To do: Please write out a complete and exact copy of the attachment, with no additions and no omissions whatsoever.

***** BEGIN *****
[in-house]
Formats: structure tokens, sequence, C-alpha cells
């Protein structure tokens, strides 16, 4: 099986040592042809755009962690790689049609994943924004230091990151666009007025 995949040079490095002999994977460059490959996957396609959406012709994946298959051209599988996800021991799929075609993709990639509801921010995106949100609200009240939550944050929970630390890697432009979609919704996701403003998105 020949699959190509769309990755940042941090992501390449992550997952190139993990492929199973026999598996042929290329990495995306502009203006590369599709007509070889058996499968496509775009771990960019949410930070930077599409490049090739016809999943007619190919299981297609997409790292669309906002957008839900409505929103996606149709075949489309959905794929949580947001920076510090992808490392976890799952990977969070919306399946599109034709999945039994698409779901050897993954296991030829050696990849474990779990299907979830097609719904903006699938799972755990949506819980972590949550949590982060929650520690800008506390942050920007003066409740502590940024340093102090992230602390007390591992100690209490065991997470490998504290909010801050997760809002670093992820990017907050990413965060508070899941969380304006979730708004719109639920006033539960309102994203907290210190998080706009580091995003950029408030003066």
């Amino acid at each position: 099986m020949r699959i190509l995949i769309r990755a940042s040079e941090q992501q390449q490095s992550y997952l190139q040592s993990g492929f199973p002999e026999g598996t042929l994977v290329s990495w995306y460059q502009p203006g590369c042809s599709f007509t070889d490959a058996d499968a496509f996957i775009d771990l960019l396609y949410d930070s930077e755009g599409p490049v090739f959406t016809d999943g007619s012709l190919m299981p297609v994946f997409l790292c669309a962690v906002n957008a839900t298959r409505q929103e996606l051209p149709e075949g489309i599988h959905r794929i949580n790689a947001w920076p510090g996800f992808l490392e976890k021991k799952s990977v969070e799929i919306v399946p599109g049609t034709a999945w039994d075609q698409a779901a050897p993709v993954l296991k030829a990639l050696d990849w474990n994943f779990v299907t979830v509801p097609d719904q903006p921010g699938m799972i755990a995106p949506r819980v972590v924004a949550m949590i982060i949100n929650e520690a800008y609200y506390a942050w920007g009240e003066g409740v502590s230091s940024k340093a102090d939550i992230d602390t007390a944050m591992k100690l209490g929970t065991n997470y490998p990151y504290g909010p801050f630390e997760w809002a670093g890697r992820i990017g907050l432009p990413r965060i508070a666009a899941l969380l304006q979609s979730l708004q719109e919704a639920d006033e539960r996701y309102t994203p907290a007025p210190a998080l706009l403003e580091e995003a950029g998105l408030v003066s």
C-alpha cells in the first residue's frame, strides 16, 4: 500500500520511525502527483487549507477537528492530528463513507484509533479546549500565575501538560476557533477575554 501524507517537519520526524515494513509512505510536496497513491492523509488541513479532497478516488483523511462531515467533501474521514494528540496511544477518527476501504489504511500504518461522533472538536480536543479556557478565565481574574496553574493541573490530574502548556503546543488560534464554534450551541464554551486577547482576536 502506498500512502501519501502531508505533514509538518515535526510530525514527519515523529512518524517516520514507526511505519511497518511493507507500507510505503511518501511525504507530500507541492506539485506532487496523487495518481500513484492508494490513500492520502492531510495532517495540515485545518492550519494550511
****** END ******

[in-house]
Formats: structure tokens, sequence, C-alpha cells
């Protein structure tokens, strides 16, 4: 099986040592042809755009962690790689049609994943924004230091990151666009007025 995949040079490095002999994977460059490959996957396609959406012709994946298959051209599988996800021991799929075609993709990639509801921010995106949100609200009240939550944050929970630390890697432009979609919704996701403003998105 020949699959190509769309990755940042941090992501390449992550997952190139993990492929199973026999598996042929290329990495995306502009203006590369599709007509070889058996499968496509775009771990960019949410930070930077599409490049090739016809999943007619190919299981297609997409790292669309906002957008839900409505929103996606149709075949489309959905794929949580947001920076510090992808490392976890799952990977969070919306399946599109034709999945039994698409779901050897993954296991030829050696990849474990779990299907979830097609719904903006699938799972755990949506819980972590949550949590982060929650520690800008506390942050920007003066409740502590940024340093102090992230602390007390591992100690209490065991997470490998504290909010801050997760809002670093992820990017907050990413965060508070899941969380304006979730708004719109639920006033539960309102994203907290210190998080706009580091995003950029408030003066």
């Amino acid at each position: 099986m020949r699959i190509l995949i769309r990755a940042s040079e941090q992501q390449q490095s992550y997952l190139q040592s993990g492929f199973p002999e026999g598996t042929l994977v290329s990495w995306y460059q502009p203006g590369c042809s599709f007509t070889d490959a058996d499968a496509f996957i775009d771990l960019l396609y949410d930070s930077e755009g599409p490049v090739f959406t016809d999943g007619s012709l190919m299981p297609v994946f997409l790292c669309a962690v906002n957008a839900t298959r409505q929103e996606l051209p149709e075949g489309i599988h959905r794929i949580n790689a947001w920076p510090g996800f992808l490392e976890k021991k799952s990977v969070e799929i919306v399946p599109g049609t034709a999945w039994d075609q698409a779901a050897p993709v993954l296991k030829a990639l050696d990849w474990n994943f779990v299907t979830v509801p097609d719904q903006p921010g699938m799972i755990a995106p949506r819980v972590v924004a949550m949590i982060i949100n929650e520690a800008y609200y506390a942050w920007g009240e003066g409740v502590s230091s940024k340093a102090d939550i992230d602390t007390a944050m591992k100690l209490g929970t065991n997470y490998p990151y504290g909010p801050f630390e997760w809002a670093g890697r992820i990017g907050l432009p990413r965060i508070a666009a899941l969380l304006q979609s979730l708004q719109e919704a639920d006033e539960r996701y309102t994203p907290a007025p210190a998080l706009l403003e580091e995003a950029g998105l408030v003066s």
C-alpha cells in the first residue's frame, strides 16, 4: 500500500520511525502527483487549507477537528492530528463513507484509533479546549500565575501538560476557533477575554 501524507517537519520526524515494513509512505510536496497513491492523509488541513479532497478516488483523511462531515467533501474521514494528540496511544477518527476501504489504511500504518461522533472538536480536543479556557478565565481574574496553574493541573490530574502548556503546543488560534464554534450551541464554551486577547482576536 502506498500512502501519501502531508505533514509538518515535526510530525514527519515523529512518524517516520514507526511505519511497518511493507507500507510505503511518501511525504507530500507541492506539485506532487496523487495518481500513484492508494490513500492520502492531510495532517495540515485545518492550519494550511